Reflections on Minority Health Month
April 21, 2015 | Written By: Healthy Schools Campaign
April is National Minority Health Month and it’s a great time to highlight this important issue.
By Rochelle Davis, HSC President + CEO
April is National Minority Health Month and given the health disparities that exist in our country and in Chicago, we wanted to use this opportunity to highlight this important issue and rededicate ourselves to making sure all students have the opportunity to be healthy and ready to learn.
At Healthy Schools Campaign, our work stems from the core belief that healthy students are better learners and all students — regardless of race or socioeconomic background — deserve a healthy school environment that supports students’ well-being and builds a foundation for learning. In a healthy school, students are able to thrive with access to good nutrition, physical activity, basic safety, clean air and water, health services and education about how to make healthy choices.
A healthy school environment is especially important for low-income students of color, who have higher rates of health conditions that can impact learning. For example:
- African-American and Puerto Rican children have much higher rates of asthma and asthma-related mortality than their white peers.
- Low-income children, black non-Latino children and Mexican children have higher rates of untreated dental disease than their white, non-Latino peers.
- Teenage birth rates in black and Latino communities are three and four times higher than in white communities, respectively.
- 22.4 percent of African-American children and 24.2 percent of Mexican-American children ages 6 to 17 are obese compared to 17.5 percent of white children.
In our hometown of Chicago, many of these statistics outpace the national averages. For example:
- In the Humboldt Park neighborhood, Puerto Rican children have the highest asthma prevalence rate (34 percent), followed by non-Latino African-American children with 25 percent — compared to the national average of 10 percent.
- Chicago third graders, many of whom are low-income students of color, have a 35.6 percent rate of untreated dental caries compared to the national average of 28.8.
- In 2007, the birth rate among African-American and Latina teens ages 15-19 years are 6.9 and 6.1 times higher than among whites.
- In Chicago Public Schools, 34.4 percent of Latino sixth graders and 26.8 percent of African-American sixth graders are obese compared to 18.7 percent of white sixth graders.
Health disparities can exacerbate, if not lead to, academic failure. Dr. Charles Basch, a researcher and professor at Columbia University Teachers College, has outlined seven disparities that impact student learning, which include vision problems, asthma, teen pregnancy, aggression and violence, lack of physical activity, skipping breakfast and ADHD. As outlined above, these issues affect students of color more often.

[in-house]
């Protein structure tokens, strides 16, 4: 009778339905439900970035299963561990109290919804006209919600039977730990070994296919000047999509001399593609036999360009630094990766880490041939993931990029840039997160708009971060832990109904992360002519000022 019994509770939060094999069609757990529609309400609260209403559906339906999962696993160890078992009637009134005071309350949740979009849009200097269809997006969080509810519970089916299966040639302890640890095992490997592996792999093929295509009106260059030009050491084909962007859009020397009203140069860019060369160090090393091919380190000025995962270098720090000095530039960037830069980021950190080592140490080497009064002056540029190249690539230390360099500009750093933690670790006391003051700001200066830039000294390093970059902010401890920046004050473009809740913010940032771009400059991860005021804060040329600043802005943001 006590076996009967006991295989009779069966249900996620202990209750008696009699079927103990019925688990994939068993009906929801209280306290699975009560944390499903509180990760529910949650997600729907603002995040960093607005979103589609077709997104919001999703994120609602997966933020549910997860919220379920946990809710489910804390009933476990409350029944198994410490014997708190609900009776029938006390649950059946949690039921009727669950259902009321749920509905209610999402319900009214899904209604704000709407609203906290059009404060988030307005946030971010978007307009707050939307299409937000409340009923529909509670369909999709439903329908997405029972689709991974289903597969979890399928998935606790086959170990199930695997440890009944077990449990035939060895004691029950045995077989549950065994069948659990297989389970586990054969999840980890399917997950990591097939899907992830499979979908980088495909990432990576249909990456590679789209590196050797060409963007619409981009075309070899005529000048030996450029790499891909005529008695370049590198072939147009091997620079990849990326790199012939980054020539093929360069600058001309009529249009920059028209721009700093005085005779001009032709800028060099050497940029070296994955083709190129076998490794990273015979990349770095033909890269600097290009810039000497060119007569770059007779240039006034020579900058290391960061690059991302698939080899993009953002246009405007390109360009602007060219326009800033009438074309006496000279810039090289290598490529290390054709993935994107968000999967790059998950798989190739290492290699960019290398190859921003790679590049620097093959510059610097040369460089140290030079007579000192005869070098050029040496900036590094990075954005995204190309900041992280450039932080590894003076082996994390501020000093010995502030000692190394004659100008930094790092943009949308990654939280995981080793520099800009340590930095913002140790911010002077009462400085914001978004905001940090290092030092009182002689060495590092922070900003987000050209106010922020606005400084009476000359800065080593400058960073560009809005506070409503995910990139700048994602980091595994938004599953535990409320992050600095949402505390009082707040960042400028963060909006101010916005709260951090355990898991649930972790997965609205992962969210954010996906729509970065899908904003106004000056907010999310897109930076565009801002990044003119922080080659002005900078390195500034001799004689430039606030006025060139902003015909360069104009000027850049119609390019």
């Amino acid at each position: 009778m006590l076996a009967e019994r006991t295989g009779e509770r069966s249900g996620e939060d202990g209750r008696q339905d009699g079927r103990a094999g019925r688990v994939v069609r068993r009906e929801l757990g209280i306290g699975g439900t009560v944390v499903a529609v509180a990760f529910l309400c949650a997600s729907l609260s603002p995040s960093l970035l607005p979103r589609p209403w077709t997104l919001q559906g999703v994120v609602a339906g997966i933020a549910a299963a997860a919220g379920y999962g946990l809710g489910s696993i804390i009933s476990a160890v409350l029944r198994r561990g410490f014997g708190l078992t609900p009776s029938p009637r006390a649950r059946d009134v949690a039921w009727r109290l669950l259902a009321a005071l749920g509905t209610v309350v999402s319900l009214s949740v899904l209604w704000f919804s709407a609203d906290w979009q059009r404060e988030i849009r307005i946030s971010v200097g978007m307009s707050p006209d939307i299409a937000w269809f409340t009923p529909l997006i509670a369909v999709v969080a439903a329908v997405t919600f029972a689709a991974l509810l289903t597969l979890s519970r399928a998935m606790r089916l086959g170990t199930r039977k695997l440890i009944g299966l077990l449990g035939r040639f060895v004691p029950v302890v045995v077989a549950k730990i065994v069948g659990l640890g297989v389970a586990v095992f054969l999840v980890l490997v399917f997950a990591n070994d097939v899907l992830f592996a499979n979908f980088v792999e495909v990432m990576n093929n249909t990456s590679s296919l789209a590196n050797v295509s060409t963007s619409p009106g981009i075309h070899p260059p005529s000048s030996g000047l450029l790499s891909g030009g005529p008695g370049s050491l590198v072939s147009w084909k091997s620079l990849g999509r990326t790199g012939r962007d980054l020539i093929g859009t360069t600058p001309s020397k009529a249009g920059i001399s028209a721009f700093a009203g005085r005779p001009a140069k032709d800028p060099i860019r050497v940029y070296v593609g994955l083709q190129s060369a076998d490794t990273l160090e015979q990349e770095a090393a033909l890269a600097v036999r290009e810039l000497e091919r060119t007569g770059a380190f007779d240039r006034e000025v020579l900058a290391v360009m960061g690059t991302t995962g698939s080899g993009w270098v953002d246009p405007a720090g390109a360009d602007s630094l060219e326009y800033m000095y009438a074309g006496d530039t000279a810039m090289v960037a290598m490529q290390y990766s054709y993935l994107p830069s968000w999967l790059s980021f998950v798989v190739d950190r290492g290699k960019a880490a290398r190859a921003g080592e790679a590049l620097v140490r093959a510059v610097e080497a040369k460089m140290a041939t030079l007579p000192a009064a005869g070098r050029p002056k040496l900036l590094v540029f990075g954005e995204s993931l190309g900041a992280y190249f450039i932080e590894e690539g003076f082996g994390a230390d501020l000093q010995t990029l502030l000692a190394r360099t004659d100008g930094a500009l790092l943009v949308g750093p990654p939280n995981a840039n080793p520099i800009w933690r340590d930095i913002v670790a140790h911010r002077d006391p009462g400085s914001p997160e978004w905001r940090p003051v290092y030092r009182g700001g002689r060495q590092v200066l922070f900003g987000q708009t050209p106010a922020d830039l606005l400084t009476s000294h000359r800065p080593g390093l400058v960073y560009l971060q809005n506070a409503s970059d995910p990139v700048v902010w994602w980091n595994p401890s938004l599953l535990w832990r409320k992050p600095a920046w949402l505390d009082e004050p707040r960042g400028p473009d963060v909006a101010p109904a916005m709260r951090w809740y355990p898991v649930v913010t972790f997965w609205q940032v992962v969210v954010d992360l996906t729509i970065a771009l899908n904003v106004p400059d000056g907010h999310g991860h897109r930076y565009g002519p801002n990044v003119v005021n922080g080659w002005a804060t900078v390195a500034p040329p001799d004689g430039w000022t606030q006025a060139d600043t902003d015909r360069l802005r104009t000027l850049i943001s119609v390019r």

The conditions of schools in low-income communities of color often only serve to widen these health disparities by having poorer air quality, less access to physical activity, higher exposure to environmental toxins and less access to healthy foods and water during the school day. Such environments are challenging settings for learning even for healthy students, and more so for students with health issues. Addressing these disparities in schools and student health could help close the achievement gap and help all students reach their potential.
Given the health disparities and the achievement gap that exists in Chicago, HSC has a special commitment to the city’s schools and students. Over the past several years, CPS has committed to higher nutrition standards, the reinstatement of daily recess and high-quality daily physical education. We are now starting to rethink school health services so that students can have access to more coordinated and comprehensive care.
But we didn’t do this alone. We’ve only been able to support these changes through engaging the entire community: parents, teachers, principals, partner organizations and community members. We also know that the secret ingredient to school-based change is the power of committed parents and community members.
As we acknowledge National Minority Health month and rededicate our work to address the health and educational disparities that exist in Chicago and across the country, we want to recognize and acknowledge the tireless efforts of our partners — thousands of parents, hundreds of educators, hundreds of school administrators amd officials and many political and civic leaders.